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GraySnakeGenocide

Are these variable types used alot in game programming?

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The variables in question being:

short
ushort
long
sbyte
byte
ulong
uint

byte is the only one i've used from this list, doing something with the color palette.

But these all look like overkill, instead of just using the floats/decimals/ints/doubles of the programming world. Is there any specific reason as to why I should learn these, or should I not worry about them for a while?

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Telastyn    3777
[quote name='GraySnakeGenocide' timestamp='1302351657' post='4796304']
The variables in question being:

short
ushort
long
sbyte
byte
ulong
uint

byte is the only one i've used from this list, doing something with the color palette.

But these all look like overkill, instead of just using the floats/decimals/ints/doubles of the programming world. Is there any specific reason as to why I should learn these, or should I not worry about them for a while?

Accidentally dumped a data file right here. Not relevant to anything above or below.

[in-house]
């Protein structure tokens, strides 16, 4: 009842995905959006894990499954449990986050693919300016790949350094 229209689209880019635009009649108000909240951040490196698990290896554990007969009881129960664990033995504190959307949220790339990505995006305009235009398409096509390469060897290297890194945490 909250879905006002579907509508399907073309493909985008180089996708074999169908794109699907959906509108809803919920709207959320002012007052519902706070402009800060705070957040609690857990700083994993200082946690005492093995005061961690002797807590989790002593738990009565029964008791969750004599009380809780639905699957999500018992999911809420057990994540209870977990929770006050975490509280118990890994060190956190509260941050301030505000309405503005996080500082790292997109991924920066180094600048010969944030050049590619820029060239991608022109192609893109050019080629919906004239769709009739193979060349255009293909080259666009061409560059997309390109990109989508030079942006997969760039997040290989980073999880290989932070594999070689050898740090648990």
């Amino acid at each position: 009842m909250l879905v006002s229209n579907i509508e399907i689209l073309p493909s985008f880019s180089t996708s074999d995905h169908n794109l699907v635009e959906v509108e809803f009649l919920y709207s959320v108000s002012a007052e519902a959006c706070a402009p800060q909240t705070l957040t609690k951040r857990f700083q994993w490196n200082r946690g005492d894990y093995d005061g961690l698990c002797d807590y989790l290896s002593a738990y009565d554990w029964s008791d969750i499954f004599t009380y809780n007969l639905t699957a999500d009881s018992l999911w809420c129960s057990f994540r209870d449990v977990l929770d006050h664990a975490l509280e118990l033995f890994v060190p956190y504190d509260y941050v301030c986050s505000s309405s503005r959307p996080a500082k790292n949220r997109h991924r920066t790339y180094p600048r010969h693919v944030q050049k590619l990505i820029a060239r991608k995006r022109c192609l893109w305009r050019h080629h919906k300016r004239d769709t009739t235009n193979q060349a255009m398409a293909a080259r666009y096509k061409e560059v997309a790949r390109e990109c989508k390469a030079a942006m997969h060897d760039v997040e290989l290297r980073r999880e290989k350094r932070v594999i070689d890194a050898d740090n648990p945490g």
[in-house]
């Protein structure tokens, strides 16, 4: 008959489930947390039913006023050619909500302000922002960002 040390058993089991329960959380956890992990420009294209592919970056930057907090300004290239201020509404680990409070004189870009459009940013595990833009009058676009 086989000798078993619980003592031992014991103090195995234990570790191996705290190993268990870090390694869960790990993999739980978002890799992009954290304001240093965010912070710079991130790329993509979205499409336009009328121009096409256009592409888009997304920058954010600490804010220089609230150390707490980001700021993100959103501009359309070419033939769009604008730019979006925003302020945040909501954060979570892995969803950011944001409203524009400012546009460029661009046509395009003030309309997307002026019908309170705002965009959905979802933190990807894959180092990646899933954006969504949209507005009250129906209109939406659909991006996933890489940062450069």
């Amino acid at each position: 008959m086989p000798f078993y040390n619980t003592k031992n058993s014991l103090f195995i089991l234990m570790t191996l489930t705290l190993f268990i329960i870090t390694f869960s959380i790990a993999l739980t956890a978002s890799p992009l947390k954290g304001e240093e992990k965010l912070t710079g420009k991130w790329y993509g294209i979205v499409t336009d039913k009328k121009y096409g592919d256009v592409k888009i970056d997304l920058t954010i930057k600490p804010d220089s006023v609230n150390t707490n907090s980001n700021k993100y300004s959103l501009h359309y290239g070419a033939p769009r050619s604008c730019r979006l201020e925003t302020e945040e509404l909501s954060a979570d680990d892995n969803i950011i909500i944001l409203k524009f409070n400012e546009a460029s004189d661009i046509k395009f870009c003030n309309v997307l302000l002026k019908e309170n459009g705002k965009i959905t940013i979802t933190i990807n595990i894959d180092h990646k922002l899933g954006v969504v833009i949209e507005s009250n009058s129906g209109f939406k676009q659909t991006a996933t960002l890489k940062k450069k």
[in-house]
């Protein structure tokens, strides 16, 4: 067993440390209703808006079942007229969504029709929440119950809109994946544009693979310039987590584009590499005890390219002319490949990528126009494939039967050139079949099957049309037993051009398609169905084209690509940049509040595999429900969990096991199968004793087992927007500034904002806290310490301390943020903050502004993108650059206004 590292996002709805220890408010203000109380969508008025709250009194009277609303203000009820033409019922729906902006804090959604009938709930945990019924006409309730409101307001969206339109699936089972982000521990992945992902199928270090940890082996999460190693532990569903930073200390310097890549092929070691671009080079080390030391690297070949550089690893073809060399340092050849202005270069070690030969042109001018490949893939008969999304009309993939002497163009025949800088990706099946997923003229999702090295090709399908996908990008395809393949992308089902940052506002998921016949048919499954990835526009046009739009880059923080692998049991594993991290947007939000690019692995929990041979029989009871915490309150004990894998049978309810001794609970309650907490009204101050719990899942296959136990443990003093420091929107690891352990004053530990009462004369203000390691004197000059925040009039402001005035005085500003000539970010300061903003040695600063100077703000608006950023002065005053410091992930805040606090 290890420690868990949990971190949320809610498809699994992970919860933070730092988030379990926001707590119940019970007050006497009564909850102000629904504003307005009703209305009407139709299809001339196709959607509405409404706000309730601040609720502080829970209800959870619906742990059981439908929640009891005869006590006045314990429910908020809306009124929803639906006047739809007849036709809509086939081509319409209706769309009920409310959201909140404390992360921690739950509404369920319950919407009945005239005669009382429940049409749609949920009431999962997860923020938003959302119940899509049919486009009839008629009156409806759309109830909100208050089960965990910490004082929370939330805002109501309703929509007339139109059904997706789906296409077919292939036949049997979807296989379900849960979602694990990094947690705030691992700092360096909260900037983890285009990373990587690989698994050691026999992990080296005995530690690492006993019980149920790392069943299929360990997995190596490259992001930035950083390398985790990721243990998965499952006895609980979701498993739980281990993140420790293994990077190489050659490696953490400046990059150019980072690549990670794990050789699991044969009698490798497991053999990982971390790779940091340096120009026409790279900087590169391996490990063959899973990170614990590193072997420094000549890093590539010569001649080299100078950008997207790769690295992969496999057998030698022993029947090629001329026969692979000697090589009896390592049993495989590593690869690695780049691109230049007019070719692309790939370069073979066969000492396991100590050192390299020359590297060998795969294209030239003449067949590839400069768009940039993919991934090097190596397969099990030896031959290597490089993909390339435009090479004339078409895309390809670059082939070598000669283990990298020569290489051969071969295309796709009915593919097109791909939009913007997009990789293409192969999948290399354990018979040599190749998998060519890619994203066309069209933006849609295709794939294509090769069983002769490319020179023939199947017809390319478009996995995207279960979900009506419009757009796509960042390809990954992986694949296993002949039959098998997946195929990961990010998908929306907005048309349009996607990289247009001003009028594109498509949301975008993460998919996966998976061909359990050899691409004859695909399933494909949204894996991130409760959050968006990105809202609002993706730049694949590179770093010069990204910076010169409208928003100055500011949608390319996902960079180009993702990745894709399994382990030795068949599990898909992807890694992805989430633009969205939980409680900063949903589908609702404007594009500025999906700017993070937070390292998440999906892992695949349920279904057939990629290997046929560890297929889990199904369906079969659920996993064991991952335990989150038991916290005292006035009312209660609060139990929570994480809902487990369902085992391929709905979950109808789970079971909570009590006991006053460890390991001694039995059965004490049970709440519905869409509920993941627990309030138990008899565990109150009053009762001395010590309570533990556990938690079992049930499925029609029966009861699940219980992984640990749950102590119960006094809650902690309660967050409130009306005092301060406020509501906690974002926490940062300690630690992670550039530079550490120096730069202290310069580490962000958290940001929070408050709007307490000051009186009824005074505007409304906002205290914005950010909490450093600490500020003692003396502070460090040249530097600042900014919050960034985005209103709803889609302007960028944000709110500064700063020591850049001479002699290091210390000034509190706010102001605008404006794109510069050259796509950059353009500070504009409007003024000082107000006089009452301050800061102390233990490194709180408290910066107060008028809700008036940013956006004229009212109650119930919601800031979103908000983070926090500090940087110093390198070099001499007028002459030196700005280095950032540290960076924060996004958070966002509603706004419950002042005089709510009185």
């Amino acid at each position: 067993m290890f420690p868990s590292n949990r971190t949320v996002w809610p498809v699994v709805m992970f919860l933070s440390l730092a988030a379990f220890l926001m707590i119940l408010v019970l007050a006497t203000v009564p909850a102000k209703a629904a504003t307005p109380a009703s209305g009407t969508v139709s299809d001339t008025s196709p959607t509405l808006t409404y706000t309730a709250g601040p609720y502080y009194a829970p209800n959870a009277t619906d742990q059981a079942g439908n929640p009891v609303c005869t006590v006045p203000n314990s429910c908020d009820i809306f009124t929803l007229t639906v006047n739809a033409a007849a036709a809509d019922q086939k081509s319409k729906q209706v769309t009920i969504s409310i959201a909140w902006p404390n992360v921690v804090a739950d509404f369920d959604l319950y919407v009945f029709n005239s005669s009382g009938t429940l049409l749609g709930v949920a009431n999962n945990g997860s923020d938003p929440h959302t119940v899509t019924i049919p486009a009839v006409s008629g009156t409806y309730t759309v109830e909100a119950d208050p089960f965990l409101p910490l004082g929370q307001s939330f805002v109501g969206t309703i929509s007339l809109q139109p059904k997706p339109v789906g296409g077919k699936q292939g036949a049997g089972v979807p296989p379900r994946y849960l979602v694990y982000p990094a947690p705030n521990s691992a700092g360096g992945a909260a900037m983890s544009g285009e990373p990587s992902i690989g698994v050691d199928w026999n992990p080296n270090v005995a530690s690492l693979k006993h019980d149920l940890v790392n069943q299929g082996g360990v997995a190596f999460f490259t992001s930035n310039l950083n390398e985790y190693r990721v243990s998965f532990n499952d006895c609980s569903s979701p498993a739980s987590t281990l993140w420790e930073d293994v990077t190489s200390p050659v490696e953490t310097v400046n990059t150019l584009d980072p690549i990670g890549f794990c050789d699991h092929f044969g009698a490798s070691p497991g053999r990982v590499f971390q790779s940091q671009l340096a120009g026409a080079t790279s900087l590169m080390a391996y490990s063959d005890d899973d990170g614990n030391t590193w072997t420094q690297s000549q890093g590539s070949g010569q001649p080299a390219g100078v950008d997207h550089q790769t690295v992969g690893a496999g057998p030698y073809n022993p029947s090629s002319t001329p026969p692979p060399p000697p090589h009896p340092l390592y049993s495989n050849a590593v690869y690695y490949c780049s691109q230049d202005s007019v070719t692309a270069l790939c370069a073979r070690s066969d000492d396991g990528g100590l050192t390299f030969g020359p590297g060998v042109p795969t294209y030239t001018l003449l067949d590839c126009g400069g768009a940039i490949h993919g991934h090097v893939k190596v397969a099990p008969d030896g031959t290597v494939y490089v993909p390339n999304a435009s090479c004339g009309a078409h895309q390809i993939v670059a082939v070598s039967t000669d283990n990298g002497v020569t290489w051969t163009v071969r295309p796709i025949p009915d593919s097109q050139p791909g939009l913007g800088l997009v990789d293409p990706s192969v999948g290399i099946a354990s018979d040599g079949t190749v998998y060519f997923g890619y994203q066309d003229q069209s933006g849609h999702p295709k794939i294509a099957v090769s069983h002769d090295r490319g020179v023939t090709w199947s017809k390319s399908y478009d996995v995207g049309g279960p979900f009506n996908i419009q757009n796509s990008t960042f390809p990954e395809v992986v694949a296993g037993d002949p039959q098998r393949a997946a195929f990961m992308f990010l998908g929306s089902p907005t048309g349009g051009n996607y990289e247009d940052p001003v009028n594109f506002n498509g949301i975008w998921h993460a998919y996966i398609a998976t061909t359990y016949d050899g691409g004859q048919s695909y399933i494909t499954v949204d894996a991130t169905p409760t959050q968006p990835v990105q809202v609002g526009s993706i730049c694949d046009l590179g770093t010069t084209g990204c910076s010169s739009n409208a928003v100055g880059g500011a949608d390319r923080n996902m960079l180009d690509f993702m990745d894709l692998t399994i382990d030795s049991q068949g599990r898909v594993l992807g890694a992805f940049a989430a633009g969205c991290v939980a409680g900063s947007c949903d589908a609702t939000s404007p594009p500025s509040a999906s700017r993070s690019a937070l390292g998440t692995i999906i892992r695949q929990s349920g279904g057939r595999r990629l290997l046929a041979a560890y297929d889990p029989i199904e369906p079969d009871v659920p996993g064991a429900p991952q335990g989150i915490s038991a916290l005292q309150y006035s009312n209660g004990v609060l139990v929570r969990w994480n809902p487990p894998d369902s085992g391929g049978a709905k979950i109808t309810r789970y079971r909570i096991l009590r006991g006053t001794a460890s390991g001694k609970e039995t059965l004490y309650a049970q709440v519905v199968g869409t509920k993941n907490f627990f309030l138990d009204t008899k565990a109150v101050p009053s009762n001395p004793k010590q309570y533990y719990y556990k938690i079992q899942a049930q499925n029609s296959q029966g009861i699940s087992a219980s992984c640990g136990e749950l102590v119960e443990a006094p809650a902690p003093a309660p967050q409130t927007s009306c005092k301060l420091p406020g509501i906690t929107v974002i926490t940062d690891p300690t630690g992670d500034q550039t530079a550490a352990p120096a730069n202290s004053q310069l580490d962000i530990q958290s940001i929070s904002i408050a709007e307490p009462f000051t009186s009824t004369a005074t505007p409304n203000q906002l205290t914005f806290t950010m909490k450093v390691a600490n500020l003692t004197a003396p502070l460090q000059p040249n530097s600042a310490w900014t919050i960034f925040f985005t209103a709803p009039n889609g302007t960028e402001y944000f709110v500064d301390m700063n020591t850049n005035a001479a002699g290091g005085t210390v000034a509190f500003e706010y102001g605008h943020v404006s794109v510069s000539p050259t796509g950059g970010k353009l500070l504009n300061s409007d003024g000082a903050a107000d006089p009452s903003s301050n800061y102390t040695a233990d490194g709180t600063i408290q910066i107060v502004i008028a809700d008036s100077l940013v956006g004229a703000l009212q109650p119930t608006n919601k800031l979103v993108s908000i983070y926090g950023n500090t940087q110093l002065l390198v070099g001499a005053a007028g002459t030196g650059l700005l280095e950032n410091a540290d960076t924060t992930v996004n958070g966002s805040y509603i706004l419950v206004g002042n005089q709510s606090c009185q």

[/quote]

I've seen longs and ulongs used before, but let's be honest here: primitive data types aren't exactly the most complex thing in the world. Know that they exist, look them up when you've got a compelling need (like interop) to use something other than char/int/double.

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rip-off    10979
For binary serialisation, you will use them. Elsewhere, it won't really matter. In some cases using a smaller type can bring large memory bandwidth gains, but it is critical not to prematurely optimise these things. Overflow is a much more subtle problem compared with a noticeable slowdown.

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Ezbez    1164